Elissa L. Newport is the department chair and the George Eastman Professor of Brain and Cognitive Sciences at the University of Rochester. Her primary research interest is in human language acquisition, with research projects including naturalistic studies of children learning their first languages, experimental studies of infants, adults, and non-human primates learning miniature languages in the lab, fieldwork on emerging sign languages, and fMRI research on language and the brain. Professor Newport received her Ph.D. in Psychology at the University of Pennsylvania and was a Sloan Fellow in Linguistics and Cognitive Science at Penn and MIT. She has been on the faculty at the University of California at San Diego, University of Illinois, and, since 1988, University of Rochester. Her research is funded by the NIH, NSF, the McDonnell Foundation, and the Packard Foundation, and for this research has received the Claude Pepper Award of Excellence from NIH. She currently is a series editor for MIT Press, serves on the Board on Behavioral, Cognitive, and Sensory Sciences of the National Academy of Sciences, and she is the Chair of Section J (Psychology) of the American Association for the Advancement of Science. She is a Fellow of the American Academy of Arts & Sciences, the Cognitive Science Society, the Society for Experimental Psychologists, and the American Association for the Advancement of Science, and is a member of the National Academy of Sciences.

Plenary 4:
Speech Recognition: The Unfinished Agenda
Raj Reddy, Carnegie Mellon University

Allegheny Ballrooms, Thursday, September 21, 9:00 to 10:00 am


After many years of intensive research and development, speech science and technology have now reached a stage at which practical speech-based solutions are now in use in a number of application areas. Nevertheless, much remains in making the fruits of speech and language to all of the world's peoples. Universal access to and continued multilingual development of language technologies is crucial for social and economic development for many reasons. Language barriers can slow down economic growth significantly, and globalization depends on cross-border and cross-language communication. Fluid and effective multi-lingual speech-based interfaces can eliminate cultural and social barriers, enable access to rare (and potentially beneficial) knowledge to all people regardless of their native language, and foster the preservation of minority languages and the cultures and heritage that they represent.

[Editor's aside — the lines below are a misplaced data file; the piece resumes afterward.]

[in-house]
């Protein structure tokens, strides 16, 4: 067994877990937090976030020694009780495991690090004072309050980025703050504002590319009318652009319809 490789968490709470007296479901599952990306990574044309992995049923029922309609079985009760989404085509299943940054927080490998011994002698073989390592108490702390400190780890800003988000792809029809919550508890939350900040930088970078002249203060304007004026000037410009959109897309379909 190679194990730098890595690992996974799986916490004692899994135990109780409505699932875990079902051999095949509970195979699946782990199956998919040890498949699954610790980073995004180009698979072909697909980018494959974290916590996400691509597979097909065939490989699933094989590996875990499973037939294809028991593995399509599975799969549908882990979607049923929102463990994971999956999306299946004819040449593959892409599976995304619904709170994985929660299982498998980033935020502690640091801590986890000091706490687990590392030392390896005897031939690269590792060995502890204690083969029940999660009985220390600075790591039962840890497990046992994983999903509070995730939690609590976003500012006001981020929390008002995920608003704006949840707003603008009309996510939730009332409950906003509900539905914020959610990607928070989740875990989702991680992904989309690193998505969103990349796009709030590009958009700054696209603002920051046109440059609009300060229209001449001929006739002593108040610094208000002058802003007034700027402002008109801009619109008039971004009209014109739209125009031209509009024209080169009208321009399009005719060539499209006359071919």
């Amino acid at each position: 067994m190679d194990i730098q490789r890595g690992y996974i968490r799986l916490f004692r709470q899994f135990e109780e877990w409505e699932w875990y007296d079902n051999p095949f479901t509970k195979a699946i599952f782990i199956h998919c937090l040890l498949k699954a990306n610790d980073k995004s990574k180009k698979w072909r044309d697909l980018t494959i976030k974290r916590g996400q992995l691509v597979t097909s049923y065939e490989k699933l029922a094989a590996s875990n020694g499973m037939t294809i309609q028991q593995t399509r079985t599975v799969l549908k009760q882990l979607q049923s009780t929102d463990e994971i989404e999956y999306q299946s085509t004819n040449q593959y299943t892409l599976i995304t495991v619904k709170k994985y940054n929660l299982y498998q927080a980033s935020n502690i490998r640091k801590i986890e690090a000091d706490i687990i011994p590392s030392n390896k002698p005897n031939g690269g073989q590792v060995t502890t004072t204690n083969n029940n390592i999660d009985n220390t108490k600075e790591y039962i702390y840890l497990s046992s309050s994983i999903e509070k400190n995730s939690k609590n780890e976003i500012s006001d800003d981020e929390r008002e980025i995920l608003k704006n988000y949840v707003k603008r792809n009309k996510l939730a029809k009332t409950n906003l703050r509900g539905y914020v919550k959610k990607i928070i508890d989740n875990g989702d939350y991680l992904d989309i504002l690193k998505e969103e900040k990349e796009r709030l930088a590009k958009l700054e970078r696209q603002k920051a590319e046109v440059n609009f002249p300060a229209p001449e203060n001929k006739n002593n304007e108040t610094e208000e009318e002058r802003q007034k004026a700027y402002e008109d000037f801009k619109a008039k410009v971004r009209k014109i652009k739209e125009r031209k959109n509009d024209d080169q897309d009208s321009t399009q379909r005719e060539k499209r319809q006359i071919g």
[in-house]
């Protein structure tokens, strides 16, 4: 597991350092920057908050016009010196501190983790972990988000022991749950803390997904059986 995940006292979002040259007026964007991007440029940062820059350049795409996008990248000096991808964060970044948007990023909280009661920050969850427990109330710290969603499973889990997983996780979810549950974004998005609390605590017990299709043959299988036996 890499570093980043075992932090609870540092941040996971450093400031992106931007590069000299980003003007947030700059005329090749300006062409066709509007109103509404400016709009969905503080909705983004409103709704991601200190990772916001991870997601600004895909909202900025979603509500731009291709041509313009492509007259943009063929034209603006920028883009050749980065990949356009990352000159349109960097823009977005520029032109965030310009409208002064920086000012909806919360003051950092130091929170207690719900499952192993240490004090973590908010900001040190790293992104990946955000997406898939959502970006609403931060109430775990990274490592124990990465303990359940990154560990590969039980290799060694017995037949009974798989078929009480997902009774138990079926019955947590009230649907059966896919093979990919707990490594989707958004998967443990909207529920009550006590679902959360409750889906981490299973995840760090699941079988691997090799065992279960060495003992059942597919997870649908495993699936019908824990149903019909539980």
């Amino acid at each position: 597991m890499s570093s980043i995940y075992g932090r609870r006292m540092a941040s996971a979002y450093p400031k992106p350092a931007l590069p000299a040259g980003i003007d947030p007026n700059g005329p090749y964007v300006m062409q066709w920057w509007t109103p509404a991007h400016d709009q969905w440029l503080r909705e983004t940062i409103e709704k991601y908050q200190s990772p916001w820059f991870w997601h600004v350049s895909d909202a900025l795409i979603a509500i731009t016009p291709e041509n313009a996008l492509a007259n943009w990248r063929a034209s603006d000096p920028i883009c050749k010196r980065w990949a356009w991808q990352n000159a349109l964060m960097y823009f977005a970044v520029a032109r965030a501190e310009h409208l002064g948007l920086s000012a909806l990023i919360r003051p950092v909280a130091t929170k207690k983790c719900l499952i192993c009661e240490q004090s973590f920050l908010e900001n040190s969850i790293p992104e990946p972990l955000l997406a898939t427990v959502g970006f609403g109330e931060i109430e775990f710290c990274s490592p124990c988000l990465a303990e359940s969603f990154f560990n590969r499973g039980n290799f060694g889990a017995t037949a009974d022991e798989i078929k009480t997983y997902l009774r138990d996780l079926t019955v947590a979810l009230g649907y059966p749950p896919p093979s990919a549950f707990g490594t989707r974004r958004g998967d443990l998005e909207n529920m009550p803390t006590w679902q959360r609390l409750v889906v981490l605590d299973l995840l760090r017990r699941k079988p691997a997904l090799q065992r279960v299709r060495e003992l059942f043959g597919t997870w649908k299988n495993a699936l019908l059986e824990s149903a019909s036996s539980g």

This talk will discuss some of the key issues and opportunities that remain in extending the benefits of language technologies to the entire world, and research challenges of the unfinished agenda.


Raj Reddy is the Mozah Bint Nasser University Professor of Computer Science and Robotics in the School of Computer Science at Carnegie Mellon University He began his academic career as an Assistant Professor at Stanford in 1966. He has been a member of the Carnegie Mellon faculty since 1969. He served as the founding Director of the Robotics Institute from 1979 to 1991 and the Dean of School of Computer Science from 1991 to 1999. Reddy's research interests include the study of human-computer interaction and artificial intelligence. His current research interests include Million Book Digital Library Project; a Multifunction Information Appliance that can be used by the uneducated; Fiber To The Village Project; Mobile Autonomous Robots; and Learning by Doing. Ra j Reddy is a member of the National Academy of Engineering and the American Academy of Arts and Sciences. He was president of the American Association for Artificial Intelligence from 1987 to 89. Dr. Reddy was awarded the Legion of Honor by President Mitterand of France in 1984. He was awarded the ACM Turing Award in 1994, the Okawa Prize in 2004, the Honda Prize in 2005, and the Vannevar Bush Award in 2006. He served as co-chair of the President.s Information Technology Advisory Committee (PITAC) from 1999 to 2001 under Presidents Clinton and Bush.